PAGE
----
Completing the look of your new home not only involves painting the exterior and choosing the right roofing, it also involves choosing the right grass for your yard.
In general, it will be wise to choose a type of grass that is adapted to your local climate and soil conditions. Your state’s cooperative extension can make recommendations The newest varieties have greater resistance to drought and disease and need less maintenance. Let’s take a look at your options.
Tall Fescue (Festuca arundinacea)
The Tall Fescue is a cool-season perennial from Europe. Deep roots help it survive foot traffic and drought. It’s best to plant in September. Some of its latest varieties, the ‘Rebel IV’ and ‘Tarheel II’ tolerate fungi too. If you are considering alternatives, perennial ryegrass, fine-leaf fescue, Zoysia, and Kentucky bluegrass are also good.
Zoysia grass (Zoysia spp.)
Zoysia grass is an Asian import and it can tolerate shade, insects, disease, and dryness. However, one disadvantage is that it goes brown at the first hint of cold weather. It also grows slowly but grows best in April. Its latest sub-types, the ‘Meyer,’ ‘Zenith,’ and ‘Compadre’ can resist winter temperatures better.
St. Augustine grass (Stenotaphrum secundatum)
The St. Augustine grass is a plug- or sod-grown species. It does best in sandy soil and bright sun. A down side is that it is very sensitive to foot traffic and chewing insects. It’s best to plant this on April too. Some of St. Augustine’s newest varieties are shade-tolerant and winter-hardy though.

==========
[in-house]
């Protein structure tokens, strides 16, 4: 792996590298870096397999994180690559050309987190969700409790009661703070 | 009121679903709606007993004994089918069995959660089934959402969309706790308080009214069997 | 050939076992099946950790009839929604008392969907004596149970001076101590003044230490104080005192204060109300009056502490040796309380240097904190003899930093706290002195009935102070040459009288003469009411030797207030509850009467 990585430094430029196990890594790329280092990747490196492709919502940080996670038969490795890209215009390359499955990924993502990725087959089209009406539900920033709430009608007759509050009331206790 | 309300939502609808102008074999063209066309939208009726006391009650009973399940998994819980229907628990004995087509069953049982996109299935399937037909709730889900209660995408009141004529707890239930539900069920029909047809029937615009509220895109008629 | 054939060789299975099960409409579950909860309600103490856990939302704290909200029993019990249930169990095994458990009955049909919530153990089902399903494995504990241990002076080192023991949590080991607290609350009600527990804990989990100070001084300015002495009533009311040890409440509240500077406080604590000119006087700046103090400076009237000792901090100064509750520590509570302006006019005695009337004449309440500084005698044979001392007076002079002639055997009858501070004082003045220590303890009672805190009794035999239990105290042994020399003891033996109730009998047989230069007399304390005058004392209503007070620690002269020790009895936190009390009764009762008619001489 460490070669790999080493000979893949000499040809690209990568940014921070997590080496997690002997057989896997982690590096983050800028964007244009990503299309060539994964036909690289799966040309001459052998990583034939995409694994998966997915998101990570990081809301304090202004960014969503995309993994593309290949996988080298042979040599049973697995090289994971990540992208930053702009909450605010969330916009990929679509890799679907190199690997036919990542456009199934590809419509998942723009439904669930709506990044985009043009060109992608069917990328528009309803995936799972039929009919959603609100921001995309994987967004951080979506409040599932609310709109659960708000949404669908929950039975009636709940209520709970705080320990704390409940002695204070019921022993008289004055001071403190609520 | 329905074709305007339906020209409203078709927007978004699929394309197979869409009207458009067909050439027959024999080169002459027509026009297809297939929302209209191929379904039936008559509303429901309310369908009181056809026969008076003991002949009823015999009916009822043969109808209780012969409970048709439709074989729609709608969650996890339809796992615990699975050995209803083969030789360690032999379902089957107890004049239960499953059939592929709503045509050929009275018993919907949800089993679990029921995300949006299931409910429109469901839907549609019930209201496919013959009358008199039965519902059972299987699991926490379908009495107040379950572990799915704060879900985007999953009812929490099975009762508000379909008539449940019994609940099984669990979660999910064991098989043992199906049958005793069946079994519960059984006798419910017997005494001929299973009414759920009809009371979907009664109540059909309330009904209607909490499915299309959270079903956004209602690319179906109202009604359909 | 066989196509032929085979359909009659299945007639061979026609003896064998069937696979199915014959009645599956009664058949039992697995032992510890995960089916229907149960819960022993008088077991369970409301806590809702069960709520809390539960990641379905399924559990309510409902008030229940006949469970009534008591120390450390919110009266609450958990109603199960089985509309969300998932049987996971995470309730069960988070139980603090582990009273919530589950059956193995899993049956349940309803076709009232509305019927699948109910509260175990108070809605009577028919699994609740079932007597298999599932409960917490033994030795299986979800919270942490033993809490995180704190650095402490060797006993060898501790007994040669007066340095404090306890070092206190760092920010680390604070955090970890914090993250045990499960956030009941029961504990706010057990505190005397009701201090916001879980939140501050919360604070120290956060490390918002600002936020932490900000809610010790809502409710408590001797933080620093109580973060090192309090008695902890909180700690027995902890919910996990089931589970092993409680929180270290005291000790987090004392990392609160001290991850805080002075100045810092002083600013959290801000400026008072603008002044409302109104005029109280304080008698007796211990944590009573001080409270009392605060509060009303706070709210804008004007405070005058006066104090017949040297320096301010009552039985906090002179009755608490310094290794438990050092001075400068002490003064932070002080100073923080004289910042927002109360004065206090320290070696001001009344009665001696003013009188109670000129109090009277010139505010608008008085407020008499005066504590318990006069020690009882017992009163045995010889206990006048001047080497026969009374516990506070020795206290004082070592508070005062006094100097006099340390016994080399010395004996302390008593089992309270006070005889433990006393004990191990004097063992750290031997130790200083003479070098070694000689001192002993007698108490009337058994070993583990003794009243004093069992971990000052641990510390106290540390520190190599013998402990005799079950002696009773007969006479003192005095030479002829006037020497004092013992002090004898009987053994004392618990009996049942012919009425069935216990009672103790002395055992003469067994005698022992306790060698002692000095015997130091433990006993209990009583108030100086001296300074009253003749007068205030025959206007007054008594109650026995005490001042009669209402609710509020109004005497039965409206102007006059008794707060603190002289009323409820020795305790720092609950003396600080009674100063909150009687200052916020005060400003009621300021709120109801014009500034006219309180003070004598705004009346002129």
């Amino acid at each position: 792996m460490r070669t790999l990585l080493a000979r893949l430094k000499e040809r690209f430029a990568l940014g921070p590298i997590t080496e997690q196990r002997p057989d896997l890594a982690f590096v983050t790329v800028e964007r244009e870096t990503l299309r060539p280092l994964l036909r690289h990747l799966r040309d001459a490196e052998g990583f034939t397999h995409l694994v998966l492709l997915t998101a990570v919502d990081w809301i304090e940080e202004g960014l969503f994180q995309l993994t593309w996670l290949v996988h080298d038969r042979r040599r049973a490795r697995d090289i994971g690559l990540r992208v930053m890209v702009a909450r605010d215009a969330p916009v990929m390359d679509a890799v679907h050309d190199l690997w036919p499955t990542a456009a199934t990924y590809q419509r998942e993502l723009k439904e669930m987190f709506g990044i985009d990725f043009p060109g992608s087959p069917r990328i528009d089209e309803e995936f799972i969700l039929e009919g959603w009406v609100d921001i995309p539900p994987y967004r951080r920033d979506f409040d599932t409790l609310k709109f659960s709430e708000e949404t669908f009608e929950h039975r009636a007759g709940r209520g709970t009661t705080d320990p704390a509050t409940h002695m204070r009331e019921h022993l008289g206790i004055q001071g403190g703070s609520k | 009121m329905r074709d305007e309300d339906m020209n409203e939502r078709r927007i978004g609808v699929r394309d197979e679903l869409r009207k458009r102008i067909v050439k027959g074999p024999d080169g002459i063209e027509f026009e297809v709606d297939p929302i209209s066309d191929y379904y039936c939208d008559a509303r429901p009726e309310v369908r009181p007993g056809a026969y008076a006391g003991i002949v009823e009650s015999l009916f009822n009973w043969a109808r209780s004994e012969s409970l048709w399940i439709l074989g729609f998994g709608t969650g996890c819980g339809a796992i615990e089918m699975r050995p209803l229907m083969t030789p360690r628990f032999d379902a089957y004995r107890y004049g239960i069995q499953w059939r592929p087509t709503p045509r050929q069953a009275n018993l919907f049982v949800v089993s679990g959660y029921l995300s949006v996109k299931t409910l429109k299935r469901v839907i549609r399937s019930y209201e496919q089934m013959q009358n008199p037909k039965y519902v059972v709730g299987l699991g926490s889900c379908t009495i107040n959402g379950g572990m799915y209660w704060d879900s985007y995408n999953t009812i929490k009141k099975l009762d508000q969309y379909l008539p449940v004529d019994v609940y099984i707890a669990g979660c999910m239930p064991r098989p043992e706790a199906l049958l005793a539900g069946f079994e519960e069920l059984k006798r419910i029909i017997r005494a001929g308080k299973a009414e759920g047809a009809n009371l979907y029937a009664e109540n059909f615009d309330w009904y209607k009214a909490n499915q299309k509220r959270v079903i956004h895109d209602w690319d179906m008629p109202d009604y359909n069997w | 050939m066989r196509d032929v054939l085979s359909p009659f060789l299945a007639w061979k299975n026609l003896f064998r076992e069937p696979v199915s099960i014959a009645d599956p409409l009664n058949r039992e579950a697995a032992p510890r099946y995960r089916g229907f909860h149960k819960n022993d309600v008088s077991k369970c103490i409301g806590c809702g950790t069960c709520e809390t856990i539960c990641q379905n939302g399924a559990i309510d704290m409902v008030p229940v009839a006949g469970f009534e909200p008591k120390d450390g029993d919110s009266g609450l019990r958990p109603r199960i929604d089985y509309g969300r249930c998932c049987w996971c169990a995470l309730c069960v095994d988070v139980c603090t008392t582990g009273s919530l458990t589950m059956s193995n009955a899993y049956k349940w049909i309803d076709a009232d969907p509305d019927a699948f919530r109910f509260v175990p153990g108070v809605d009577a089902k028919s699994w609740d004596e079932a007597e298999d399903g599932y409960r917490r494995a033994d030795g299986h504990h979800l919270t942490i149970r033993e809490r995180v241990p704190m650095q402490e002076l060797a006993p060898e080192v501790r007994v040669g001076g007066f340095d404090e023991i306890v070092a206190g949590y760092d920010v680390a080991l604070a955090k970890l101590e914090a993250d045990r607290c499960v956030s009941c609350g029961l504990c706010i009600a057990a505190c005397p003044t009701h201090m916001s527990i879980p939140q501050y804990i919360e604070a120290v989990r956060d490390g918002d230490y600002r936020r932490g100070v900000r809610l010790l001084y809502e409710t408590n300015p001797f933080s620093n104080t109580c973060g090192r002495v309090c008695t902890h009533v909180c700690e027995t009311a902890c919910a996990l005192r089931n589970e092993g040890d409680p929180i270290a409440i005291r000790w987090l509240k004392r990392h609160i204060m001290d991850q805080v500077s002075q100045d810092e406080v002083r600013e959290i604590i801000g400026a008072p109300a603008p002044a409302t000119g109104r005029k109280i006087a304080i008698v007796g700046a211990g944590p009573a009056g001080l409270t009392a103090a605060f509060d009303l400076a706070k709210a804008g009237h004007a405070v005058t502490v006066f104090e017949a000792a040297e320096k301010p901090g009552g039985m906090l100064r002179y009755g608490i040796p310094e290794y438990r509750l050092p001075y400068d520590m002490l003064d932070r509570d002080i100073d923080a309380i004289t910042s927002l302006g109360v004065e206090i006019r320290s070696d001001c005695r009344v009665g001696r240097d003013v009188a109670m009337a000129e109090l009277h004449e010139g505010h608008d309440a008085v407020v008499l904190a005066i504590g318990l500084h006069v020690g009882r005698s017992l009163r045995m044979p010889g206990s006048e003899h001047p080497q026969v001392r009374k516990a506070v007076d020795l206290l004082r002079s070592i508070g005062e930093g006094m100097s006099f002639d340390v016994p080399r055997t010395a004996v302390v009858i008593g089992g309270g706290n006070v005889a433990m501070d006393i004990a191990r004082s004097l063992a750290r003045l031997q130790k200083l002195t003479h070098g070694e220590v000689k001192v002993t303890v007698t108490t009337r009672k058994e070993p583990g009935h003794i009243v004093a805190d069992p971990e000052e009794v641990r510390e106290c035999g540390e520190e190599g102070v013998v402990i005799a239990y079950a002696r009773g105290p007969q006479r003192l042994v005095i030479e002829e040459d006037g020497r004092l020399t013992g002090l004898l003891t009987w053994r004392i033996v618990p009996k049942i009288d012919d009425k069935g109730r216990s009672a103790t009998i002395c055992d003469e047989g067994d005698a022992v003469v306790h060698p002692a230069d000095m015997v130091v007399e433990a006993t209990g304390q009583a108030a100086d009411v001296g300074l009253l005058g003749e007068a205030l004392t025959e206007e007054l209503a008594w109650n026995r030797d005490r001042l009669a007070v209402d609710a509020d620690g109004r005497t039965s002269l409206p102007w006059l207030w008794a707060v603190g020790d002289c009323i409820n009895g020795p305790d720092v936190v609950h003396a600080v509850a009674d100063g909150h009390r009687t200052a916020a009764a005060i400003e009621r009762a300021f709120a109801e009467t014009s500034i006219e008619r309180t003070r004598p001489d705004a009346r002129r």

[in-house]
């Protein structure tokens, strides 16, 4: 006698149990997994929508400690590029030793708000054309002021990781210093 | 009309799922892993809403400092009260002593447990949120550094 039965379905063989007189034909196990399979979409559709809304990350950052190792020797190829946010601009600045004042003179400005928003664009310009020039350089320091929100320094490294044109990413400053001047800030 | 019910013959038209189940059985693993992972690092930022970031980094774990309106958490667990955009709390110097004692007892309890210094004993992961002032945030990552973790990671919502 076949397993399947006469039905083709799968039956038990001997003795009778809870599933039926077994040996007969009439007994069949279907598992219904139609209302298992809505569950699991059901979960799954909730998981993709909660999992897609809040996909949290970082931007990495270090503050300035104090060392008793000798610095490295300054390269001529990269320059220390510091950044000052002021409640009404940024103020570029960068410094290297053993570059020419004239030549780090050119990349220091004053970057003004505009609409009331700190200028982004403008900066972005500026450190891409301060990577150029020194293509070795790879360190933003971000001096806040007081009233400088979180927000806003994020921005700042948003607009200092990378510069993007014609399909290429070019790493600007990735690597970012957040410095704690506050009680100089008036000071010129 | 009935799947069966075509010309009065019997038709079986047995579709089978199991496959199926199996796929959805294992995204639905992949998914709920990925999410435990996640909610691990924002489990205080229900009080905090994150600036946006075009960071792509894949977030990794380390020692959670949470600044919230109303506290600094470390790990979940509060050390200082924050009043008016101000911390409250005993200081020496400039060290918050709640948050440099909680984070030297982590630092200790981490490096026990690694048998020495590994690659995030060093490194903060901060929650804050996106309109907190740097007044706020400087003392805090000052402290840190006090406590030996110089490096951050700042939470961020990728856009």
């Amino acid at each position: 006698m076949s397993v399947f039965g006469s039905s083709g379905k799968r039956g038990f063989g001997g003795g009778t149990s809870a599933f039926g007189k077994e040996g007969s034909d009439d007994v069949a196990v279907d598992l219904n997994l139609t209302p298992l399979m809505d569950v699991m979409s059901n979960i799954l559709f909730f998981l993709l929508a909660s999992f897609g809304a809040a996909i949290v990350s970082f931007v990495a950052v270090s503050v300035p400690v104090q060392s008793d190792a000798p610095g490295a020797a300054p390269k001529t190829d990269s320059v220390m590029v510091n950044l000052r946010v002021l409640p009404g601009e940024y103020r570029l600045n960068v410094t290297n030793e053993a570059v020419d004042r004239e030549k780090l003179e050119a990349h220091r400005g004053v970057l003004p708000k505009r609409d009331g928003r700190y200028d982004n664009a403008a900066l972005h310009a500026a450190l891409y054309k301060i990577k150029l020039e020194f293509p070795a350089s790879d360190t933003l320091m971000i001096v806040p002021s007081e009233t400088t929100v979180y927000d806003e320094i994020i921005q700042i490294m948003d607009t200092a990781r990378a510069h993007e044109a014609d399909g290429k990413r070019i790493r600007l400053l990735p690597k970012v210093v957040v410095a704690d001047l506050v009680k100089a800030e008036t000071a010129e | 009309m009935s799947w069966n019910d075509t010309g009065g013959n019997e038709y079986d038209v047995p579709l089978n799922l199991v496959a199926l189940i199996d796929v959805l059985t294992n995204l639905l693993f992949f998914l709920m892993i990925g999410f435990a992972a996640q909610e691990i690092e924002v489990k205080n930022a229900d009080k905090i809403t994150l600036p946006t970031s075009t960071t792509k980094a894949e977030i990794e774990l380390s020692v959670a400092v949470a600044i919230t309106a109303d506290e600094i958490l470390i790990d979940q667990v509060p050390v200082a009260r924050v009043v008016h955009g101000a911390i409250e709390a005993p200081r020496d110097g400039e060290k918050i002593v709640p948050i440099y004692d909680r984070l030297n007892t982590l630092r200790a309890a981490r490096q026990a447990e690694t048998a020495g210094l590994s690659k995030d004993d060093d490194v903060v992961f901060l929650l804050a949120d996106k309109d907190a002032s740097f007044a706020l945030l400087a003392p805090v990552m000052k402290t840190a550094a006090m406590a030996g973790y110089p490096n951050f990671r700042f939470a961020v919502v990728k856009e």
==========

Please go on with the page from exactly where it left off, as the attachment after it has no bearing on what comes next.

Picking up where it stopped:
Bermuda grass (Cynodon spp.)
Bermuda grass originally came from Africa. This type of grass thrives in full sun, spreads aggressively, and needs lots of fertilizer. Mow 1 to 2 inches high. April is still the best month to plant this type of grass. The ‘Riviera,’ ‘Yukon,’ and ‘Patriot’ sub-types handle cooler temperatures.
Buffalo Grass (Buchloe dactyloides)
Buffalo Grass is an American native. It needs little water and almost no fertilizer to grow because too much of either encourages weeds. When to plant? April and May are the best months.
Kentucky Bluegrass (Poa pratensis)
America is also home to the Kentucky Bluegrass. This type recovers well from drought, cold, and foot traffic. Popular for sod; seeds take up to 30 days to sprout. In hot weather, water twice as much as fescue. Plant this type of grass on September to grow better.